Figure 4.8b - Custom Setting a7 - Number of Focus Points Selection Screens

 

Here are the steps to select one of the AF point selection settings (figure 4.8B above):

  1. Select a Autofocus from the Custom Setting Menu and scroll to the right (figure 4.8B, screen 1).
  2. Highlight a7 Number of focus points and scroll to the right (figure 4.8B, screen 2).
  3. Choose one of the two choices from the menu. In figure 4.8B, screen 3, AF51 51 points has been selected.
  4. Press the OK button to lock in the setting.

Here is a description of each AF point selection selection:

  • 51 points (default) – Choose from any of the 51 focus points (AF points) when you are scrolling through them.
  • 11 points – Choose from only 11 focus points (AF points) when you are scrolling through them. The other AF points are still available for autofocus; you just can't scroll directly to them—some are skipped. That means the Multi selector will move the selected AF point around more quickly.

Settings Recommendation: I usually leave my camera set to 51 points for nature work because I have time to scroll among the AF points in an unhurried fashion. The only time I’ll change that is when I need to shoot very quickly at an event that moves at a rapid pace, like a graduation ceremony or wedding. At these events I may not have time to scroll through all 51 points to select an AF point on the edge of the Viewfinder, so I’ll set AF point selection to 11 points.

Remember, setting it to 11 points does not change how many AF points are actually used by the camera. It only effects how fast you can move among the AF points when you use the Multi selector to scroll around. Some AF points are skipped during scrolling. You still get the benefit of the other 51 points, if they are set to be active.

 

Custom Setting a8 - Built-In AF-Assist Illuminator

(User's Manual – Page 286)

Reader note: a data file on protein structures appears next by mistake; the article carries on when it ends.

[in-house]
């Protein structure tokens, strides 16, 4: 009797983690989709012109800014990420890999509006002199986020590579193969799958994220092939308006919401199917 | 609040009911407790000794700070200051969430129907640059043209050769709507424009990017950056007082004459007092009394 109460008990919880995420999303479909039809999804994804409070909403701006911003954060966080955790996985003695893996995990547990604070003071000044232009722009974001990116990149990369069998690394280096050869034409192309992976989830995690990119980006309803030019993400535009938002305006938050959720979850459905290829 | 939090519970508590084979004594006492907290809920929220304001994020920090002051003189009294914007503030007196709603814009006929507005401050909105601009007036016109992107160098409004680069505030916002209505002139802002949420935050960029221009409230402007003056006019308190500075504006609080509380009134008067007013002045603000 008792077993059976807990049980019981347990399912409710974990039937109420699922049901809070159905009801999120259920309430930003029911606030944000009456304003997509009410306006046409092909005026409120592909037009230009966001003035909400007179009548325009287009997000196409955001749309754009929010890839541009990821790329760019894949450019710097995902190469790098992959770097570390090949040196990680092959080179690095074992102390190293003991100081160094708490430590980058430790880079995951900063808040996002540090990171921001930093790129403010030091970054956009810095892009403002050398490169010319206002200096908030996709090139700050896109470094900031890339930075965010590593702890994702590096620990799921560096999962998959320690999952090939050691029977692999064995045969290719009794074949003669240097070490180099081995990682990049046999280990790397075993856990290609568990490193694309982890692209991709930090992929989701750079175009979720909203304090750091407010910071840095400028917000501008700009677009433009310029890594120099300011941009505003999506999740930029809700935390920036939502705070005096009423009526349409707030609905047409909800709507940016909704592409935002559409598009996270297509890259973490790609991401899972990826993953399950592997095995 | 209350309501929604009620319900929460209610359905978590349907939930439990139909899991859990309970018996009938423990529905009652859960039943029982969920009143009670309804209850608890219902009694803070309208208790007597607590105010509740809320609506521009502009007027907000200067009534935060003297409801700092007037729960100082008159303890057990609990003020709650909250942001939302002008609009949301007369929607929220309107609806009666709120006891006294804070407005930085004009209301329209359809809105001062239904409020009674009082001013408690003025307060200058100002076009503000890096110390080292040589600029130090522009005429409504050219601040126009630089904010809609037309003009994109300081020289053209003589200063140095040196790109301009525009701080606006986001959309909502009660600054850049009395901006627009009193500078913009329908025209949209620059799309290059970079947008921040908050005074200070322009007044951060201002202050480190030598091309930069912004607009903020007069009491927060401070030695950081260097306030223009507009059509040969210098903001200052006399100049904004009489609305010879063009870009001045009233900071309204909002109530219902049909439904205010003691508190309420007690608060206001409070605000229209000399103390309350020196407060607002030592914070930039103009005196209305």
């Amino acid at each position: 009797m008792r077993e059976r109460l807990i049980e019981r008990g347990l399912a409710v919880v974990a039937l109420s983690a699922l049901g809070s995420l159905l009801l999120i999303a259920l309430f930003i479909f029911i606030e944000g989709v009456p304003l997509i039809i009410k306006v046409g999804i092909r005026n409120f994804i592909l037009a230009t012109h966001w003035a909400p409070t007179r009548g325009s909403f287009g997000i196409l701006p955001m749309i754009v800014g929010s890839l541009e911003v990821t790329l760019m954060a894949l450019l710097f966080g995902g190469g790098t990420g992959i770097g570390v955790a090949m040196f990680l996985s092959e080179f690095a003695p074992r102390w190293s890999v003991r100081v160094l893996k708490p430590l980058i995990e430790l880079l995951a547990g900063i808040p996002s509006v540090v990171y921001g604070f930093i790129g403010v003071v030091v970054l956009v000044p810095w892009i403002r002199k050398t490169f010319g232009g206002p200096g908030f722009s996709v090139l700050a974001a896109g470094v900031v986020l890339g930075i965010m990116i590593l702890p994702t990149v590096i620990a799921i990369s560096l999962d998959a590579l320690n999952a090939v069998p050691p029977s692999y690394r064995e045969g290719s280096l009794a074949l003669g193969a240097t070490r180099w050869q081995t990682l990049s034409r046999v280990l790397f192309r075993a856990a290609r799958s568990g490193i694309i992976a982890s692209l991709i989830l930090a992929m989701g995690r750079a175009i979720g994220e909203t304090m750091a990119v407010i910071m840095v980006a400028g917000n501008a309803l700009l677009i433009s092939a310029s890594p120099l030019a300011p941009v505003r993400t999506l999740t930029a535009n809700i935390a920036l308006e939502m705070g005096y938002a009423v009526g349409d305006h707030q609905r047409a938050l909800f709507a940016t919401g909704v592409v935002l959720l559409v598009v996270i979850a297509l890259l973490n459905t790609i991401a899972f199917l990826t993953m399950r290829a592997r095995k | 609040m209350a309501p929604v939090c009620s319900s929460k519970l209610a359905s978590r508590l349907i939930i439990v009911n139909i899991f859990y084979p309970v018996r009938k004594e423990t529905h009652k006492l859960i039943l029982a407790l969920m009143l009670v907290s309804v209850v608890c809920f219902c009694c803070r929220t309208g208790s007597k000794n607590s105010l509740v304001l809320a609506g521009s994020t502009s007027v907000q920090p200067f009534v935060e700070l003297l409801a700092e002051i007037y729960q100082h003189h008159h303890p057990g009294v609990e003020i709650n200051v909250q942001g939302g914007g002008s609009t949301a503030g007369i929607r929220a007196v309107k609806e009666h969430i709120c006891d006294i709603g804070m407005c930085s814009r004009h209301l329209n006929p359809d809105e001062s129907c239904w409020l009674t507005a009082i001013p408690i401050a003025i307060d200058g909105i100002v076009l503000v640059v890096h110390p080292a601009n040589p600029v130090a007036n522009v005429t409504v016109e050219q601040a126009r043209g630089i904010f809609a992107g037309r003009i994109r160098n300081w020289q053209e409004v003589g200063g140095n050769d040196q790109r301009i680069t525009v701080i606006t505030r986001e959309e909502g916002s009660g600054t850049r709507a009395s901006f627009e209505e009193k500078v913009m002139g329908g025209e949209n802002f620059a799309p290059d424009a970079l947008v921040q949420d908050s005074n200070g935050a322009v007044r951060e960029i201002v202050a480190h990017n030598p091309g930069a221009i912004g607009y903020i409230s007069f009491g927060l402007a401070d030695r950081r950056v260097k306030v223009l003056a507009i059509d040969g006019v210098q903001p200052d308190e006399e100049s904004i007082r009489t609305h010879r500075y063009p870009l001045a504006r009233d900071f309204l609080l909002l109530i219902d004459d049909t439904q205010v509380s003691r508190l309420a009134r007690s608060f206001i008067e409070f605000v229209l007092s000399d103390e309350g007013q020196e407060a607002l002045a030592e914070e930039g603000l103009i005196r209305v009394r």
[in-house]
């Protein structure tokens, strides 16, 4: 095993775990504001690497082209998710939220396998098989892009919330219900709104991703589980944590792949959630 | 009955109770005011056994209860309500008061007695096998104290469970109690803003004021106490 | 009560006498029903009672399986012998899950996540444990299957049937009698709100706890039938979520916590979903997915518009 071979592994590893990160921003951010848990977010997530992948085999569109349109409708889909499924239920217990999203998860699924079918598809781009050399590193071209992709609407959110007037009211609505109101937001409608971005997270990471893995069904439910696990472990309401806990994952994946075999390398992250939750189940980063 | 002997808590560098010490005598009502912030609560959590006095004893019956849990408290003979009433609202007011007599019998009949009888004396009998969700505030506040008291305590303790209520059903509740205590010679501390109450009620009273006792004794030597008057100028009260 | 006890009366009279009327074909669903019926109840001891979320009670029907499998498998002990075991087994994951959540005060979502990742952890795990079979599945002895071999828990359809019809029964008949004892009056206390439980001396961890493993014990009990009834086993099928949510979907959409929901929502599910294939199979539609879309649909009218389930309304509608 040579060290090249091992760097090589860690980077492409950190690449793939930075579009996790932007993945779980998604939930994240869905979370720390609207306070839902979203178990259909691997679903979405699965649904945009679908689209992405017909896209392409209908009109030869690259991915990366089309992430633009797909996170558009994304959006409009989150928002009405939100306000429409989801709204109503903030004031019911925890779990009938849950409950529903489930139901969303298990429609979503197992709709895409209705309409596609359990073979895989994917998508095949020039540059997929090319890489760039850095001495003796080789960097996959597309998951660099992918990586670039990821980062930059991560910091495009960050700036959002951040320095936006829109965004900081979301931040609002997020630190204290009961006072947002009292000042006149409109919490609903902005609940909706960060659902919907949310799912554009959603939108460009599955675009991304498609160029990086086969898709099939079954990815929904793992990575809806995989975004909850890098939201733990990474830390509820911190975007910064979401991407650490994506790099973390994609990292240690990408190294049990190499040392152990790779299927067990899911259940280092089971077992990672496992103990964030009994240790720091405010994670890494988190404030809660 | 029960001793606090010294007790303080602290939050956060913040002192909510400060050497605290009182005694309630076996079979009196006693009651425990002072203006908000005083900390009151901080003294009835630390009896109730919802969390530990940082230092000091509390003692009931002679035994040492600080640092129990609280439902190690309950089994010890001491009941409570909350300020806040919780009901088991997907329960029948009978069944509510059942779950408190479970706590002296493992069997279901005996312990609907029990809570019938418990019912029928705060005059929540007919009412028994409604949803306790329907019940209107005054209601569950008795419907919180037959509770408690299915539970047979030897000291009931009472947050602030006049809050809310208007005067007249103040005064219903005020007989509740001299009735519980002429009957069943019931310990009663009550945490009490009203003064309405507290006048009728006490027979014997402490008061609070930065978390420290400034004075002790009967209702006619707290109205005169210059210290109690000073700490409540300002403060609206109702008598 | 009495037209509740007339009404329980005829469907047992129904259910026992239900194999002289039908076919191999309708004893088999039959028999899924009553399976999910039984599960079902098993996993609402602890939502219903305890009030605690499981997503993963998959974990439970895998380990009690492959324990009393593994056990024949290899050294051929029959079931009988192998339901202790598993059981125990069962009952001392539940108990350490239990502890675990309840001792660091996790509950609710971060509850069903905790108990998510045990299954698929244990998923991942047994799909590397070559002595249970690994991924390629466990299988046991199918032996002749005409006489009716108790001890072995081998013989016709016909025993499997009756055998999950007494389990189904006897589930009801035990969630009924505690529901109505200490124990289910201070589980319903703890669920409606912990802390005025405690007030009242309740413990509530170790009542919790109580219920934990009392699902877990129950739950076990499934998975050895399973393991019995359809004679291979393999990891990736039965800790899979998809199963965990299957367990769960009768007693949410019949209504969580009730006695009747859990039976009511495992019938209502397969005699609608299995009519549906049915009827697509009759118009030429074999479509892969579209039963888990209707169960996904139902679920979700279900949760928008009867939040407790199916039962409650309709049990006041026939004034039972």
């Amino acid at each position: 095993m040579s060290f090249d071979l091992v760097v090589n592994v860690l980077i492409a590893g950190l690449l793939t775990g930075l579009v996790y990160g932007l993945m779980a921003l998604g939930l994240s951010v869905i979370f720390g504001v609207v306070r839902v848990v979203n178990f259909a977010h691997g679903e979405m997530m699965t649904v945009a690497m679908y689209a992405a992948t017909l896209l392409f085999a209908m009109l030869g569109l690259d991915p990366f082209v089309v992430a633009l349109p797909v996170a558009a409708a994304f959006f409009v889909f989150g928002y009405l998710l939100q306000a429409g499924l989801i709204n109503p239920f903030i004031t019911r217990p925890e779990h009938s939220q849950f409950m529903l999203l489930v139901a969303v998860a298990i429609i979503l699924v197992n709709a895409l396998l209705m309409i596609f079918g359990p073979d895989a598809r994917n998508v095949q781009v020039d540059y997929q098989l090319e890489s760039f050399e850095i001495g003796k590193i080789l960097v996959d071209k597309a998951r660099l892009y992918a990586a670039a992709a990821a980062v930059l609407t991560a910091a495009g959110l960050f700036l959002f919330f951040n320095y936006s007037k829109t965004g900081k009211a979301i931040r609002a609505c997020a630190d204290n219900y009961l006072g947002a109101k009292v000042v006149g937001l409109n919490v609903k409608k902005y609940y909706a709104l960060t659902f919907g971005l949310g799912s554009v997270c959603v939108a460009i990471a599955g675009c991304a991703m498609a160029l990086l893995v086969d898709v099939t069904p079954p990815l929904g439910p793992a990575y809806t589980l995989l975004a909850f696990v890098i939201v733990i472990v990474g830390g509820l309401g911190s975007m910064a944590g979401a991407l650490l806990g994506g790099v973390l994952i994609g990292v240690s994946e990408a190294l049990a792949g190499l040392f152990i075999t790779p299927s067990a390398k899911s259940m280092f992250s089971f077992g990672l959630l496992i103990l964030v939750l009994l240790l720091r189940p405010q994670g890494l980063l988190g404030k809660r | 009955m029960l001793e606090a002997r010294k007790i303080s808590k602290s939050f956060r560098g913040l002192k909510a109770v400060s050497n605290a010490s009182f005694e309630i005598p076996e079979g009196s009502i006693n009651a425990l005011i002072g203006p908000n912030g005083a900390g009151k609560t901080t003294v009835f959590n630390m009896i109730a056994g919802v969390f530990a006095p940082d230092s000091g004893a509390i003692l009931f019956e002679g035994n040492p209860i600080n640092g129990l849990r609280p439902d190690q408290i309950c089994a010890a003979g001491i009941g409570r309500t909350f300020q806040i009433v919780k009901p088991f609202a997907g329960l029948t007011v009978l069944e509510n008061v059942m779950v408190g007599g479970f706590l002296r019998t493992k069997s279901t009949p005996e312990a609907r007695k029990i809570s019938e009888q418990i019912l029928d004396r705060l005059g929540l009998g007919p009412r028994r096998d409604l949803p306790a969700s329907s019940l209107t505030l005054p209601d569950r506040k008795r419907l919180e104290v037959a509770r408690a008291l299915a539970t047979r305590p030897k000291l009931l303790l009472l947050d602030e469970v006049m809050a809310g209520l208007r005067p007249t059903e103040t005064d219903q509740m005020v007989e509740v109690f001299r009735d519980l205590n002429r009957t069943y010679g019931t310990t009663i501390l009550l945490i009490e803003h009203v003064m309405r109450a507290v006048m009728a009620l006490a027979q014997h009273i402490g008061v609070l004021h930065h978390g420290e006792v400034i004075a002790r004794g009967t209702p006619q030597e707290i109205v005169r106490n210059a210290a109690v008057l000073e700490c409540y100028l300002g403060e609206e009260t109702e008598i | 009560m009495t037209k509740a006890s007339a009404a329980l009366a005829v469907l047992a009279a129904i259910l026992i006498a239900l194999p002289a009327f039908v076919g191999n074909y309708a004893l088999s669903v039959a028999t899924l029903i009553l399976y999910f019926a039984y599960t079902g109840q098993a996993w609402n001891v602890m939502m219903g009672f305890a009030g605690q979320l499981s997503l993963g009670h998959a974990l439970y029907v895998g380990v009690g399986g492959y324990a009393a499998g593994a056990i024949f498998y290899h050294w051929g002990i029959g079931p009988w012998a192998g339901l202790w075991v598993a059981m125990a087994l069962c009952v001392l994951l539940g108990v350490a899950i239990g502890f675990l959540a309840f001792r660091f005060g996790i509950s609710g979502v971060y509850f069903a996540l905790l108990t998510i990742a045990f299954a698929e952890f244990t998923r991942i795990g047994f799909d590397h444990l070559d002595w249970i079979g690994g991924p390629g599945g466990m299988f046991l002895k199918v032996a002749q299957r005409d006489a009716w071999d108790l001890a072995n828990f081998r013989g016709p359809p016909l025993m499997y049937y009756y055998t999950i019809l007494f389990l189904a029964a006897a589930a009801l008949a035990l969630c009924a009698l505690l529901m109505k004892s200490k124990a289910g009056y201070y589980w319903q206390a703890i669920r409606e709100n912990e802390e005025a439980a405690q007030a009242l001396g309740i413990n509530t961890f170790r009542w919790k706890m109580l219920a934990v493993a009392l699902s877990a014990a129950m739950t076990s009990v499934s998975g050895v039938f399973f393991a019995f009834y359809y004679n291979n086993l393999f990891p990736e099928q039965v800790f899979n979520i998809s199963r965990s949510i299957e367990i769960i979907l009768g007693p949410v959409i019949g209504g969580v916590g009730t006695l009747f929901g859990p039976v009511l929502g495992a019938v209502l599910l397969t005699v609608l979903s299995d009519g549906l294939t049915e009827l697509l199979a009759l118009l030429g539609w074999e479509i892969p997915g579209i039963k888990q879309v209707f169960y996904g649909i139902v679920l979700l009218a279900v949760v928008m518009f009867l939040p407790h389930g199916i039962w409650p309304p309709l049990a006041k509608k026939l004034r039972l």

You've seen the very bright little light on the front of the D800, near the grip (figure 4.9A). Nikon calls this function the Built-in AF-assist illuminator, and it lights up when low-light conditions are sensed and when you’re using certain AF-area modes (not all) to help with autofocus.

Well, this setting allows you to control when that powerful little light comes on.

figure-4.9a

Figure 4.9a - Built-In AF-Assist Illuminator on Front of Camera

 

 

figure-4.9b

Figure 4.9b - Built-In AF-Assist Illuminator settings screens

We’ll look into the two modes of this setting, but first here are the steps to set the Built-in AF-assist illuminator to On or Off (figure 4.9B):

 

  1. Select a Autofocus from the Custom Setting Menu and scroll to the right (figure 4.9B, screen 1).
  2. Highlight a8 Built-in AF-assist illuminator and scroll to the right (figure 4.9B, screen 2).
  3. Choose On or Off from the menu. In figure 4.9B, screen 3, On has been selected.
  4. Press the OK button to lock in the setting.

Here are descriptions of how On or Off affects the AF-assist illuminator:

  • On (default) – If the light level is low, the built-in AF-assist illuminator lights up to help light the subject enough for autofocus. This only works in certain modes, though:
  1. Single-servo AF (AF-S) as a Focus mode at any time it's needed
  2. Auto-area AF as an AF-area mode any time it's needed
  3. Single-point AF and Dynamic area AF as an AF-area mode if you are using only the center AF point as the selected sensor
  4. When Continuous-servo AF (AF-C) is selected as a Focus mode, the built-in AF-assist illuminator becomes inactive.
  • Off – The AF-assist illuminator does not light up to help you in low-light autofocus
    situations. The camera may not be able to autofocus in very low light.